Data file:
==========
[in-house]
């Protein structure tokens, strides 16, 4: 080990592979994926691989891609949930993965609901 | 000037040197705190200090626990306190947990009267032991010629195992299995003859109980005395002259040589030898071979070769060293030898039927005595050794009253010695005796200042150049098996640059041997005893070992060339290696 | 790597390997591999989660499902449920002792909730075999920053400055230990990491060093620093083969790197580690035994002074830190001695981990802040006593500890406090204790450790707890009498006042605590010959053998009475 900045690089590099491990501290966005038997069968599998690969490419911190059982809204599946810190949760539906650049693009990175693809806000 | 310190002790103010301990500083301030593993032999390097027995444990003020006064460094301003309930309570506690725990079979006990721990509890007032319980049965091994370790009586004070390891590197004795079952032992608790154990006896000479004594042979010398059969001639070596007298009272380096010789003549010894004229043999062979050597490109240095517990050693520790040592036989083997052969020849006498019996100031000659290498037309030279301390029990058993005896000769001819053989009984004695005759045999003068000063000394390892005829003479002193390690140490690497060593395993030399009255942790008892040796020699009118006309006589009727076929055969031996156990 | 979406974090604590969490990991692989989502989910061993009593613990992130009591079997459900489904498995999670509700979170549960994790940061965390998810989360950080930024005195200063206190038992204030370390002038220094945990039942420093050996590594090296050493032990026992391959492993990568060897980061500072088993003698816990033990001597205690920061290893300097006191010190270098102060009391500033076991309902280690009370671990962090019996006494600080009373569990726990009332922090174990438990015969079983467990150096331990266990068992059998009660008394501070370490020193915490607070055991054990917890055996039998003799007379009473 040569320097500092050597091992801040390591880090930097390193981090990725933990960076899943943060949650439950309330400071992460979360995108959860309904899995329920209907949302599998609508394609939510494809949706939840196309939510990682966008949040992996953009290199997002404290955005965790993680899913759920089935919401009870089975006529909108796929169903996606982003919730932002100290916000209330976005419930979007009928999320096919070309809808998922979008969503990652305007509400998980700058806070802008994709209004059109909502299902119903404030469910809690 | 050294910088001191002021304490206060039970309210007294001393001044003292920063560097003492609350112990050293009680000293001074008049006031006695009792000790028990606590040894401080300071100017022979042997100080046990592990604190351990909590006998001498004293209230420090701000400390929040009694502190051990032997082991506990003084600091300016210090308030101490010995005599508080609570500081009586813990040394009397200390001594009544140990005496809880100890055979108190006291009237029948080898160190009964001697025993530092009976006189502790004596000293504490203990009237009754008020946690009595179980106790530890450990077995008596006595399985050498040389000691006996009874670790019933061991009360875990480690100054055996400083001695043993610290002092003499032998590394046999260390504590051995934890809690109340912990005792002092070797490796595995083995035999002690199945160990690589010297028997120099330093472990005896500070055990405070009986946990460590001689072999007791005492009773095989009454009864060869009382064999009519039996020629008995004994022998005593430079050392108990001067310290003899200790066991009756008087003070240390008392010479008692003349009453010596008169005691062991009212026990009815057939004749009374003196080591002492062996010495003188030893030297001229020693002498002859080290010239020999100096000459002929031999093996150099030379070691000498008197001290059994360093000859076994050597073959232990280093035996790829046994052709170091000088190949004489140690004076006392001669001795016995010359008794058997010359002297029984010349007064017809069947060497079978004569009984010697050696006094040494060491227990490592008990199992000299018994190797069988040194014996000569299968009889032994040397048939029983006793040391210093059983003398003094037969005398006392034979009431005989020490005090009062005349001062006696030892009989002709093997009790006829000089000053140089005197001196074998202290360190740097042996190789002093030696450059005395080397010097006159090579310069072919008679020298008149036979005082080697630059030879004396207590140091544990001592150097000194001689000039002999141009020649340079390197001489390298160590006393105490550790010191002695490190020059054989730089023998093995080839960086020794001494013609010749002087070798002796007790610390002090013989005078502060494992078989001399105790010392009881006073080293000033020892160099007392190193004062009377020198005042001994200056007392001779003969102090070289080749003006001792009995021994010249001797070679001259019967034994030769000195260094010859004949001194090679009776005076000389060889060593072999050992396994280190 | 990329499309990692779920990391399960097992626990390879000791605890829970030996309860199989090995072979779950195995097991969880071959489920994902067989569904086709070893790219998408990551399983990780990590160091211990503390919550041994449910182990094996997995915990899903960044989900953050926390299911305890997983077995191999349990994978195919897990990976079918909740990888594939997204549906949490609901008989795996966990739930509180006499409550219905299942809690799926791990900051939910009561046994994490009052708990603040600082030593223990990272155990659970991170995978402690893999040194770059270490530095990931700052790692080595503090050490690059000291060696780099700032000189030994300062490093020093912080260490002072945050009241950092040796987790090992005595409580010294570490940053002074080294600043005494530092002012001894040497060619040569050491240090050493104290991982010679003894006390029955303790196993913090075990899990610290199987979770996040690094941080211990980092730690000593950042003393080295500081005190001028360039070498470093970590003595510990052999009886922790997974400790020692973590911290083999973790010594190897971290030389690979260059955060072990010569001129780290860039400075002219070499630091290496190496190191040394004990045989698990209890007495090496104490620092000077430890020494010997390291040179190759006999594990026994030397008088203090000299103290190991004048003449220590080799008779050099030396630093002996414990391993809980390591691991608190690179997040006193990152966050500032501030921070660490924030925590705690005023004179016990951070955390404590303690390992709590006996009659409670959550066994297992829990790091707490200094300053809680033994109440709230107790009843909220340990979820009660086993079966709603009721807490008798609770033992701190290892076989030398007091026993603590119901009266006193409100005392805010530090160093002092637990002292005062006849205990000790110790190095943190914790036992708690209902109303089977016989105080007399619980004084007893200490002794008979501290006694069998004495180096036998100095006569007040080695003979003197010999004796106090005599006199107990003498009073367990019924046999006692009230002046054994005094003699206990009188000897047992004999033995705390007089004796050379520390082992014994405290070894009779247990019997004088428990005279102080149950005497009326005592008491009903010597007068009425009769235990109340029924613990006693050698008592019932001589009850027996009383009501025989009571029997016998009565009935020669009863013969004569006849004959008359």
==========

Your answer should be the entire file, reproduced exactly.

[in-house]
């Protein structure tokens, strides 16, 4: 080990592979994926691989891609949930993965609901 | 000037040197705190200090626990306190947990009267032991010629195992299995003859109980005395002259040589030898071979070769060293030898039927005595050794009253010695005796200042150049098996640059041997005893070992060339290696 | 790597390997591999989660499902449920002792909730075999920053400055230990990491060093620093083969790197580690035994002074830190001695981990802040006593500890406090204790450790707890009498006042605590010959053998009475 900045690089590099491990501290966005038997069968599998690969490419911190059982809204599946810190949760539906650049693009990175693809806000 | 310190002790103010301990500083301030593993032999390097027995444990003020006064460094301003309930309570506690725990079979006990721990509890007032319980049965091994370790009586004070390891590197004795079952032992608790154990006896000479004594042979010398059969001639070596007298009272380096010789003549010894004229043999062979050597490109240095517990050693520790040592036989083997052969020849006498019996100031000659290498037309030279301390029990058993005896000769001819053989009984004695005759045999003068000063000394390892005829003479002193390690140490690497060593395993030399009255942790008892040796020699009118006309006589009727076929055969031996156990 | 979406974090604590969490990991692989989502989910061993009593613990992130009591079997459900489904498995999670509700979170549960994790940061965390998810989360950080930024005195200063206190038992204030370390002038220094945990039942420093050996590594090296050493032990026992391959492993990568060897980061500072088993003698816990033990001597205690920061290893300097006191010190270098102060009391500033076991309902280690009370671990962090019996006494600080009373569990726990009332922090174990438990015969079983467990150096331990266990068992059998009660008394501070370490020193915490607070055991054990917890055996039998003799007379009473 040569320097500092050597091992801040390591880090930097390193981090990725933990960076899943943060949650439950309330400071992460979360995108959860309904899995329920209907949302599998609508394609939510494809949706939840196309939510990682966008949040992996953009290199997002404290955005965790993680899913759920089935919401009870089975006529909108796929169903996606982003919730932002100290916000209330976005419930979007009928999320096919070309809808998922979008969503990652305007509400998980700058806070802008994709209004059109909502299902119903404030469910809690 | 050294910088001191002021304490206060039970309210007294001393001044003292920063560097003492609350112990050293009680000293001074008049006031006695009792000790028990606590040894401080300071100017022979042997100080046990592990604190351990909590006998001498004293209230420090701000400390929040009694502190051990032997082991506990003084600091300016210090308030101490010995005599508080609570500081009586813990040394009397200390001594009544140990005496809880100890055979108190006291009237029948080898160190009964001697025993530092009976006189502790004596000293504490203990009237009754008020946690009595179980106790530890450990077995008596006595399985050498040389000691006996009874670790019933061991009360875990480690100054055996400083001695043993610290002092003499032998590394046999260390504590051995934890809690109340912990005792002092070797490796595995083995035999002690199945160990690589010297028997120099330093472990005896500070055990405070009986946990460590001689072999007791005492009773095989009454009864060869009382064999009519039996020629008995004994022998005593430079050392108990001067310290003899200790066991009756008087003070240390008392010479008692003349009453010596008169005691062991009212026990009815057939004749009374003196080591002492062996010495003188030893030297001229020693002498002859080290010239020999100096000459002929031999093996150099030379070691000498008197001290059994360093000859076994050597073959232990280093035996790829046994052709170091000088190949004489140690004076006392001669001795016995010359008794058997010359002297029984010349007064017809069947060497079978004569009984010697050696006094040494060491227990490592008990199992000299018994190797069988040194014996000569299968009889032994040397048939029983006793040391210093059983003398003094037969005398006392034979009431005989020490005090009062005349001062006696030892009989002709093997009790006829000089000053140089005197001196074998202290360190740097042996190789002093030696450059005395080397010097006159090579310069072919008679020298008149036979005082080697630059030879004396207590140091544990001592150097000194001689000039002999141009020649340079390197001489390298160590006393105490550790010191002695490190020059054989730089023998093995080839960086020794001494013609010749002087070798002796007790610390002090013989005078502060494992078989001399105790010392009881006073080293000033020892160099007392190193004062009377020198005042001994200056007392001779003969102090070289080749003006001792009995021994010249001797070679001259019967034994030769000195260094010859004949001194090679009776005076000389060889060593072999050992396994280190 | 990329499309990692779920990391399960097992626990390879000791605890829970030996309860199989090995072979779950195995097991969880071959489920994902067989569904086709070893790219998408990551399983990780990590160091211990503390919550041994449910182990094996997995915990899903960044989900953050926390299911305890997983077995191999349990994978195919897990990976079918909740990888594939997204549906949490609901008989795996966990739930509180006499409550219905299942809690799926791990900051939910009561046994994490009052708990603040600082030593223990990272155990659970991170995978402690893999040194770059270490530095990931700052790692080595503090050490690059000291060696780099700032000189030994300062490093020093912080260490002072945050009241950092040796987790090992005595409580010294570490940053002074080294600043005494530092002012001894040497060619040569050491240090050493104290991982010679003894006390029955303790196993913090075990899990610290199987979770996040690094941080211990980092730690000593950042003393080295500081005190001028360039070498470093970590003595510990052999009886922790997974400790020692973590911290083999973790010594190897971290030389690979260059955060072990010569001129780290860039400075002219070499630091290496190496190191040394004990045989698990209890007495090496104490620092000077430890020494010997390291040179190759006999594990026994030397008088203090000299103290190991004048003449220590080799008779050099030396630093002996414990391993809980390591691991608190690179997040006193990152966050500032501030921070660490924030925590705690005023004179016990951070955390404590303690390992709590006996009659409670959550066994297992829990790091707490200094300053809680033994109440709230107790009843909220340990979820009660086993079966709603009721807490008798609770033992701190290892076989030398007091026993603590119901009266006193409100005392805010530090160093002092637990002292005062006849205990000790110790190095943190914790036992708690209902109303089977016989105080007399619980004084007893200490002794008979501290006694069998004495180096036998100095006569007040080695003979003197010999004796106090005599006199107990003498009073367990019924046999006692009230002046054994005094003699206990009188000897047992004999033995705390007089004796050379520390082992014994405290070894009779247990019997004088428990005279102080149950005497009326005592008491009903010597007068009425009769235990109340029924613990006693050698008592019932001589009850027996009383009501025989009571029997016998009565009935020669009863013969004569006849004959008359």